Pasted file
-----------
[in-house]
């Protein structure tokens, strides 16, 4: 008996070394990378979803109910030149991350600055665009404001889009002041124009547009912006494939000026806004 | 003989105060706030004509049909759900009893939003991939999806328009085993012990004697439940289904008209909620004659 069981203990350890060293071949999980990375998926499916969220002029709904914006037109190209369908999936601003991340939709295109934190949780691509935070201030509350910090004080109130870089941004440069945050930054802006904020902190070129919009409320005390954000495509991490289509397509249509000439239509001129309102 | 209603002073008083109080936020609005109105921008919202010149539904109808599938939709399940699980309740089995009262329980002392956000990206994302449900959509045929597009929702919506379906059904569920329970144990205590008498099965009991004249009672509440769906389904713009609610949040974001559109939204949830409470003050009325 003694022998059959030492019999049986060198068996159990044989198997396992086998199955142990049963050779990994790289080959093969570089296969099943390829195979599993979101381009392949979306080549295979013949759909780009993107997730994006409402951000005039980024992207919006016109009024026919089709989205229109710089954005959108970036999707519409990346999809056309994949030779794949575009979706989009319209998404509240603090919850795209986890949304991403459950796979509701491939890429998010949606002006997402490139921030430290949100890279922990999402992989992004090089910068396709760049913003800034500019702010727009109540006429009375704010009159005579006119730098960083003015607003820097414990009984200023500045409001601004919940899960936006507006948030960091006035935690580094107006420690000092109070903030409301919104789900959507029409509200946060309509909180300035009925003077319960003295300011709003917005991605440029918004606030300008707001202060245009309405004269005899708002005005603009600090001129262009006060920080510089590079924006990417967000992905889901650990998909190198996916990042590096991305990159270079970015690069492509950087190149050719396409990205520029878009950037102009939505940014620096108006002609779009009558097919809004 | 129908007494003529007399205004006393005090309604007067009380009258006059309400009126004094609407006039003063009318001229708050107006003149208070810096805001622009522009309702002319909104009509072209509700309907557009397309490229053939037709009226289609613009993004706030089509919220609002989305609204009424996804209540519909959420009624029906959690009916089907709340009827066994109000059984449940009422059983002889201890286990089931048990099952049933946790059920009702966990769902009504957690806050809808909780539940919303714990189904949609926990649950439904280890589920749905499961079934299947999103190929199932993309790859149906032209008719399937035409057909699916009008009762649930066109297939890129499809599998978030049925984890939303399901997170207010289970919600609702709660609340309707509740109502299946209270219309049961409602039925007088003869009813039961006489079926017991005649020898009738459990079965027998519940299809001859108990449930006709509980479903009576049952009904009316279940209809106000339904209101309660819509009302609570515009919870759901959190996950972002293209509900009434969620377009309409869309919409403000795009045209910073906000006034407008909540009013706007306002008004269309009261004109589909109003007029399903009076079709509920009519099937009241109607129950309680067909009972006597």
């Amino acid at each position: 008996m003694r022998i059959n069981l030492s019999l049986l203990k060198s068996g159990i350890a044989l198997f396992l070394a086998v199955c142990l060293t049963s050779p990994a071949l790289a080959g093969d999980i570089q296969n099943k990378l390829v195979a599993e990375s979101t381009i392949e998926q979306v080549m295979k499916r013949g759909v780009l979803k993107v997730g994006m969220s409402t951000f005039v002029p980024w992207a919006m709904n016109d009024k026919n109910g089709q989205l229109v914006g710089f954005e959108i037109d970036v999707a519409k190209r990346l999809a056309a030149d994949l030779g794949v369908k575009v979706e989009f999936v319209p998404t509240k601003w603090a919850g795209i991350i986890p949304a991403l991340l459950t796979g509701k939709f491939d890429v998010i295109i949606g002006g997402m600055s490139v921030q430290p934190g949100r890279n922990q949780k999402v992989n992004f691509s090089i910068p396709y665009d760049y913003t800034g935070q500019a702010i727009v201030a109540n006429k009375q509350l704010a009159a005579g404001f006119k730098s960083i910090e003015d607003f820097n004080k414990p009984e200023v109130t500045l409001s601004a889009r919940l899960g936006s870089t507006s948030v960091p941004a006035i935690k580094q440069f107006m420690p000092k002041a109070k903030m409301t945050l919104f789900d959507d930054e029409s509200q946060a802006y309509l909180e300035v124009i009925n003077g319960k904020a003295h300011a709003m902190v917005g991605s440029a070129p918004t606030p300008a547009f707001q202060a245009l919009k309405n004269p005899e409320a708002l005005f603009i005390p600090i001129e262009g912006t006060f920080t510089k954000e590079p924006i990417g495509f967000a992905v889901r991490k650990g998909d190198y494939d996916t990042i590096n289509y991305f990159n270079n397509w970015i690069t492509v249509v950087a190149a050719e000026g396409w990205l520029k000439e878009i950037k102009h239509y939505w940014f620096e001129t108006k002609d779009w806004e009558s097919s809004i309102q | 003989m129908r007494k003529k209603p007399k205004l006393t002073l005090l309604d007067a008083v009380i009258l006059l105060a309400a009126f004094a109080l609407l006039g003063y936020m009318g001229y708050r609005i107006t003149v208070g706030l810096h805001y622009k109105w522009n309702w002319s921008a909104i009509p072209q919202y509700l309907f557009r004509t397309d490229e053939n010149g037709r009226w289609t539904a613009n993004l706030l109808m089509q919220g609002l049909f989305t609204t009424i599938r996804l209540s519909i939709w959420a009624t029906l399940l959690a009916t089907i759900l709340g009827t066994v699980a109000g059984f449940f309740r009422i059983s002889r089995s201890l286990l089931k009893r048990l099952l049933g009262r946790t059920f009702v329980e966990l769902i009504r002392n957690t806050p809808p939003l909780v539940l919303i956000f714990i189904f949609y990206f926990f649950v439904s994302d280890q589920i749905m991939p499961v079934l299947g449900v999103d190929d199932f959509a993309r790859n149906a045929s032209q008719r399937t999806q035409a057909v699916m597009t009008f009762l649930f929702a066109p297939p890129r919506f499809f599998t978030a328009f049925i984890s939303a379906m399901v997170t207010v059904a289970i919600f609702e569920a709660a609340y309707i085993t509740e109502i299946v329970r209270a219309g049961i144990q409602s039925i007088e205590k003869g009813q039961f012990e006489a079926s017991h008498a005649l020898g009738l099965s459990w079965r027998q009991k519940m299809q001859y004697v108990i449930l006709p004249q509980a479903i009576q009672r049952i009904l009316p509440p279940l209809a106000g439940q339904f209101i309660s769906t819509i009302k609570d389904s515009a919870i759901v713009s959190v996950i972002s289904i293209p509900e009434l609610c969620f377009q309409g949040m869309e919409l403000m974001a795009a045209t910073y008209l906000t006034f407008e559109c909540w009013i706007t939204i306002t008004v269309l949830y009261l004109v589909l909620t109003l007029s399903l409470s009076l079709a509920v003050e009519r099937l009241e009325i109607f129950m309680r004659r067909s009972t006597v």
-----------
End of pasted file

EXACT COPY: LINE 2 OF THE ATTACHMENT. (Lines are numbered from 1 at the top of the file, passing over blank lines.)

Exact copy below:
């Protein structure tokens, strides 16, 4: 008996070394990378979803109910030149991350600055665009404001889009002041124009547009912006494939000026806004 | 003989105060706030004509049909759900009893939003991939999806328009085993012990004697439940289904008209909620004659 069981203990350890060293071949999980990375998926499916969220002029709904914006037109190209369908999936601003991340939709295109934190949780691509935070201030509350910090004080109130870089941004440069945050930054802006904020902190070129919009409320005390954000495509991490289509397509249509000439239509001129309102 | 209603002073008083109080936020609005109105921008919202010149539904109808599938939709399940699980309740089995009262329980002392956000990206994302449900959509045929597009929702919506379906059904569920329970144990205590008498099965009991004249009672509440769906389904713009609610949040974001559109939204949830409470003050009325 003694022998059959030492019999049986060198068996159990044989198997396992086998199955142990049963050779990994790289080959093969570089296969099943390829195979599993979101381009392949979306080549295979013949759909780009993107997730994006409402951000005039980024992207919006016109009024026919089709989205229109710089954005959108970036999707519409990346999809056309994949030779794949575009979706989009319209998404509240603090919850795209986890949304991403459950796979509701491939890429998010949606002006997402490139921030430290949100890279922990999402992989992004090089910068396709760049913003800034500019702010727009109540006429009375704010009159005579006119730098960083003015607003820097414990009984200023500045409001601004919940899960936006507006948030960091006035935690580094107006420690000092109070903030409301919104789900959507029409509200946060309509909180300035009925003077319960003295300011709003917005991605440029918004606030300008707001202060245009309405004269005899708002005005603009600090001129262009006060920080510089590079924006990417967000992905889901650990998909190198996916990042590096991305990159270079970015690069492509950087190149050719396409990205520029878009950037102009939505940014620096108006002609779009009558097919809004 | 129908007494003529007399205004006393005090309604007067009380009258006059309400009126004094609407006039003063009318001229708050107006003149208070810096805001622009522009309702002319909104009509072209509700309907557009397309490229053939037709009226289609613009993004706030089509919220609002989305609204009424996804209540519909959420009624029906959690009916089907709340009827066994109000059984449940009422059983002889201890286990089931048990099952049933946790059920009702966990769902009504957690806050809808909780539940919303714990189904949609926990649950439904280890589920749905499961079934299947999103190929199932993309790859149906032209008719399937035409057909699916009008009762649930066109297939890129499809599998978030049925984890939303399901997170207010289970919600609702709660609340309707509740109502299946209270219309049961409602039925007088003869009813039961006489079926017991005649020898009738459990079965027998519940299809001859108990449930006709509980479903009576049952009904009316279940209809106000339904209101309660819509009302609570515009919870759901959190996950972002293209509900009434969620377009309409869309919409403000795009045209910073906000006034407008909540009013706007306002008004269309009261004109589909109003007029399903009076079709509920009519099937009241109607129950309680067909009972006597």